Five years after CryptoKitties, the industry is still relying upon the same few centralized companies, which are only becoming “more decentralized,” Lopez told Be[In]Crypto.

Lopez believes that we are past this hurdle and no longer need to own that infrastructure – but instead, can route it, providing for a truly decentralized blockchain network. 

“That kind of structure back in 2017 was such that we were relying upon a couple of companies that owned servers and hardware, such as AWS – and that’s one way to do it. But, if that goes down, a large swath of this permissionless blockchain is all of a sudden unusable,” he explained.

“We’re past that now.”

He says that now, we are at the stage where companies can actually route that to tens of thousands of nodes around the world, having a marketplace for excess bandwidth. With each node costing 15,000 of Pocket’s native token, POKT, the company projects billions of relays by mid-2022.

“I love the work that people do in the infrastructure space, and if they’re centralized, that’s one way to do it. But if there is any downtime, even for an hour, it shouldn’t impact Ethereum or any blockchain you’re using. With more than 30,000 nodes, even if a couple thousand nodes go down, nobody is truly impacted.”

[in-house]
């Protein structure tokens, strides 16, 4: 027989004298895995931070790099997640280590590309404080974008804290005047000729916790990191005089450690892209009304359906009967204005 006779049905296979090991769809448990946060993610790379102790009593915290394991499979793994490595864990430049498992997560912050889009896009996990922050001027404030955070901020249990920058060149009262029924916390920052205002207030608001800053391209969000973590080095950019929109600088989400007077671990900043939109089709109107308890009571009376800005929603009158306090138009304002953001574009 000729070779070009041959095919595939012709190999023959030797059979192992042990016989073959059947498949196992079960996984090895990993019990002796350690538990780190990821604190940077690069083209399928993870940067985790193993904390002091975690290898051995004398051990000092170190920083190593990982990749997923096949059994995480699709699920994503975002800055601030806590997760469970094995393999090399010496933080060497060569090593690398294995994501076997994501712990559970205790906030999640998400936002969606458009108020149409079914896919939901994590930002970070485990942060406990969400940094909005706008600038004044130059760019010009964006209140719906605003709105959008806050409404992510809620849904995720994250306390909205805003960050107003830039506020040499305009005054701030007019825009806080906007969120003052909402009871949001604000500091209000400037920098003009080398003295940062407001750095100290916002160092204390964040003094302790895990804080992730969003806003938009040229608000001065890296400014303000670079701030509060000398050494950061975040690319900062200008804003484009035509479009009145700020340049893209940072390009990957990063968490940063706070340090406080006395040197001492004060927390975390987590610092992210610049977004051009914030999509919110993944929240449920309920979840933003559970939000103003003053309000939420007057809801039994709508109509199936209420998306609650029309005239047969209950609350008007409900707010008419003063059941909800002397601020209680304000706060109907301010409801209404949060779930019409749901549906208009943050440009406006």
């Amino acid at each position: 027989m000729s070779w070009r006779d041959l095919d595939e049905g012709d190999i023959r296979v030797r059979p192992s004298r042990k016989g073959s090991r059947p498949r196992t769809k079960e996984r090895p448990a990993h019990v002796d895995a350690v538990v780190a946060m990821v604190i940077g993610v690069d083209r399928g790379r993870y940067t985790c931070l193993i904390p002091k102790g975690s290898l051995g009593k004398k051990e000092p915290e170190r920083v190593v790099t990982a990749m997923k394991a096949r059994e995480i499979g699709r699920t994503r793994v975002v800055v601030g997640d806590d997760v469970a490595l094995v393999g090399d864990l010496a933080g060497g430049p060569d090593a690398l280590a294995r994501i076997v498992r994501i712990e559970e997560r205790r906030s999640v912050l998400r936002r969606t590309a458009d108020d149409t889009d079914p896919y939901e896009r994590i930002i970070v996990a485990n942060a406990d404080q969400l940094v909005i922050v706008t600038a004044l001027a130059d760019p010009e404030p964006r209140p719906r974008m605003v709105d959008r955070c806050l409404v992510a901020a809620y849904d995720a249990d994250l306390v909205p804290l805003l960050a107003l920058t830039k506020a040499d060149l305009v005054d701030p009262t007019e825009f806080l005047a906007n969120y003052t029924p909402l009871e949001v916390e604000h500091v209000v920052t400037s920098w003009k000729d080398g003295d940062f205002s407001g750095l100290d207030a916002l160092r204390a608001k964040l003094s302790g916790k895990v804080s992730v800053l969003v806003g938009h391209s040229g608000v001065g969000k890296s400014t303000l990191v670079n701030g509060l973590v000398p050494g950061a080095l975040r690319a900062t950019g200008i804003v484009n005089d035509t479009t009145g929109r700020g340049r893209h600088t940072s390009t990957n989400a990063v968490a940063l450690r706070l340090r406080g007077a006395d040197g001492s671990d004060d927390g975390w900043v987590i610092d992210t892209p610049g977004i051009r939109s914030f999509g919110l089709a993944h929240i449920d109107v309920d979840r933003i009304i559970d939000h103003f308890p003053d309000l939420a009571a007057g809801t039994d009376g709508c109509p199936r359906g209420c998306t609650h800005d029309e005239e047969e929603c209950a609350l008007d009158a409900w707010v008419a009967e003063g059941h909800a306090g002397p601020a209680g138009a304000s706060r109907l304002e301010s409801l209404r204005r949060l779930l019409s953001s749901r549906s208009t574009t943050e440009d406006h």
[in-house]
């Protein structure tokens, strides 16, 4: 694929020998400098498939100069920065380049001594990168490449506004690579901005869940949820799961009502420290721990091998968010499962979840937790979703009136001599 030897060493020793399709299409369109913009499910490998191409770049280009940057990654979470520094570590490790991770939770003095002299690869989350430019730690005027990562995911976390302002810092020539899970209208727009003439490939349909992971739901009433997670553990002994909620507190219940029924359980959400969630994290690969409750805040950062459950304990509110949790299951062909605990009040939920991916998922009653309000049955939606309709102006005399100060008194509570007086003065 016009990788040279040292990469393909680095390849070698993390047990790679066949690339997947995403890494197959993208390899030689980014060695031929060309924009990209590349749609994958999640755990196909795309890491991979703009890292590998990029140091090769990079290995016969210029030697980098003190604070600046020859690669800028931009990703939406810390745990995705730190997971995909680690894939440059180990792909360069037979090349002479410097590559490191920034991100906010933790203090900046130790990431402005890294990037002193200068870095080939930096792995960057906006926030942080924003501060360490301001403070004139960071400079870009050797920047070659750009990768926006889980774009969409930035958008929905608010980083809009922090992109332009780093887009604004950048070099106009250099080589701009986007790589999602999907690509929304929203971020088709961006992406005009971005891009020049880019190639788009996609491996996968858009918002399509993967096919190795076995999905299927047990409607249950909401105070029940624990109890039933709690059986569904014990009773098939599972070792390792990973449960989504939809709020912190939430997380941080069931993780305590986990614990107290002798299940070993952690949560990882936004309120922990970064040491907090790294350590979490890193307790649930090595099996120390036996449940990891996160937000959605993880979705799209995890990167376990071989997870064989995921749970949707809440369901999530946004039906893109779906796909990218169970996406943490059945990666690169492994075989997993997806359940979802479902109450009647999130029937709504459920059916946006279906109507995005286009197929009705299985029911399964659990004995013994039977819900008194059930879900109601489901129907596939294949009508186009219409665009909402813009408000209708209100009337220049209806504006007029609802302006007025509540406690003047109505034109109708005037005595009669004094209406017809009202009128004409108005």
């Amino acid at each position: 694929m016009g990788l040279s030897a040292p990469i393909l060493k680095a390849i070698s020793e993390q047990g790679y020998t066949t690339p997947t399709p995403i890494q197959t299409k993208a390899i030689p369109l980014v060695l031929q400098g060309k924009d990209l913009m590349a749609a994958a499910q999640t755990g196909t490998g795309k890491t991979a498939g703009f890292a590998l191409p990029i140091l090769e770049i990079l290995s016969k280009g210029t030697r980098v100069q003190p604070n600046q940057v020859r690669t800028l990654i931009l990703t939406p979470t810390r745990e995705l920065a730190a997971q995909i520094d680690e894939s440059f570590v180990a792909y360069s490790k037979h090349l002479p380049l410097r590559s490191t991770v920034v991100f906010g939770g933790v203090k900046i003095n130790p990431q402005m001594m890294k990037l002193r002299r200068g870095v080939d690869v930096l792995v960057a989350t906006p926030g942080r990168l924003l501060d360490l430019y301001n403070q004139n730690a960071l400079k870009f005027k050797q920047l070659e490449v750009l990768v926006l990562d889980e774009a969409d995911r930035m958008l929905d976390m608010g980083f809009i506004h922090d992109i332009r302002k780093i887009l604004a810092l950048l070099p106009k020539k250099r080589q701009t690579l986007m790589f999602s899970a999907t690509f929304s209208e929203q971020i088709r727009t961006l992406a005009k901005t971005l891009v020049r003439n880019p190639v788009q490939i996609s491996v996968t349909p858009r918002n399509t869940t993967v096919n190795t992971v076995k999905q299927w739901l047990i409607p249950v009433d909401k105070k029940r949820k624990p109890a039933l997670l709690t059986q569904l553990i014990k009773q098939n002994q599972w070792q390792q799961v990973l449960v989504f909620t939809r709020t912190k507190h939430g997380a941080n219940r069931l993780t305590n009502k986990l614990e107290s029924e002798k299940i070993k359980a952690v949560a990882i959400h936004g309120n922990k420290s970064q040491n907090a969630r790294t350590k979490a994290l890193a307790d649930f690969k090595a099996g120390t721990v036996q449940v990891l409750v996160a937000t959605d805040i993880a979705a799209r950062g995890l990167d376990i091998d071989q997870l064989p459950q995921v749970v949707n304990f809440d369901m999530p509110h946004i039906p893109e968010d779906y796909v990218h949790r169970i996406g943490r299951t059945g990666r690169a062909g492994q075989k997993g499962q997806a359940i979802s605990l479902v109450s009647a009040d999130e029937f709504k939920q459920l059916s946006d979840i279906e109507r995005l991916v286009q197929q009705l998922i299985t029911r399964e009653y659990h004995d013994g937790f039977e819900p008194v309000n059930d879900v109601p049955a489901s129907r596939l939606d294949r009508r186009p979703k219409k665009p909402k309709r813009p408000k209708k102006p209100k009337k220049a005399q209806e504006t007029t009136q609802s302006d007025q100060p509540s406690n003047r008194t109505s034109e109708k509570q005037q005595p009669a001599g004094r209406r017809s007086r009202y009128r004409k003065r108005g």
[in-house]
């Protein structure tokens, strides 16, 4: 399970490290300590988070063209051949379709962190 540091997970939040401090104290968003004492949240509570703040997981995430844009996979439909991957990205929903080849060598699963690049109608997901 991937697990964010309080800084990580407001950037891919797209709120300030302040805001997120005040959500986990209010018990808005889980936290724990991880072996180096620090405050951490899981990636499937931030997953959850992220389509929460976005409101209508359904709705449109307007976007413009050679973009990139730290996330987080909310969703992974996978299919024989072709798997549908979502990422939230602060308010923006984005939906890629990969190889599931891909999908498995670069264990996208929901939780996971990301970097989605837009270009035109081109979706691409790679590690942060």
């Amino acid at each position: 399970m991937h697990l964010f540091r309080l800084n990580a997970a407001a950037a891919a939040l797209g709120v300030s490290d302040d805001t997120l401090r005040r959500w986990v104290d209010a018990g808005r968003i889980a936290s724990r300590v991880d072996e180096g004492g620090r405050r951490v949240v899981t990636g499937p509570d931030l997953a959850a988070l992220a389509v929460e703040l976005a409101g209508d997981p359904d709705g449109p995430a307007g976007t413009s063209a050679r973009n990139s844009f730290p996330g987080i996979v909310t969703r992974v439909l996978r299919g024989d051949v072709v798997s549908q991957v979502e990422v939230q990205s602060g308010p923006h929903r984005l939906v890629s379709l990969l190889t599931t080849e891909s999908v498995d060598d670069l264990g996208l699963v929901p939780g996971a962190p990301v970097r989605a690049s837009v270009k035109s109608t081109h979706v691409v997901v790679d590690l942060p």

Lopez, who leads the marketplace team at Pocket Network, ensures that the node supply side is healthy, while ensuring the demand remains healthy and stable. 

“Having this network allows us to have 100% uptime, where if something goes wrong in one part of the world, we have nodes elsewhere throughout the world that can help keep operations flowing. It’s not about running one type of machine anymore,” he said.

Earlier this month, the Republic of the Marshall Islands became the first sovereign to legally recognize decentralized autonomous organizations, or DAOs, granting DAOs the same privileges as limited liability corporations (LLCs).

Through the nation’s newly-revised Non-Profit Entity Act, DAOs are now dressed with the same corporate identity and ability to similarly hold real estate. In other words, DAOs incorporated within the Marshall Islands’ territory would not have to register as a separate LLCs.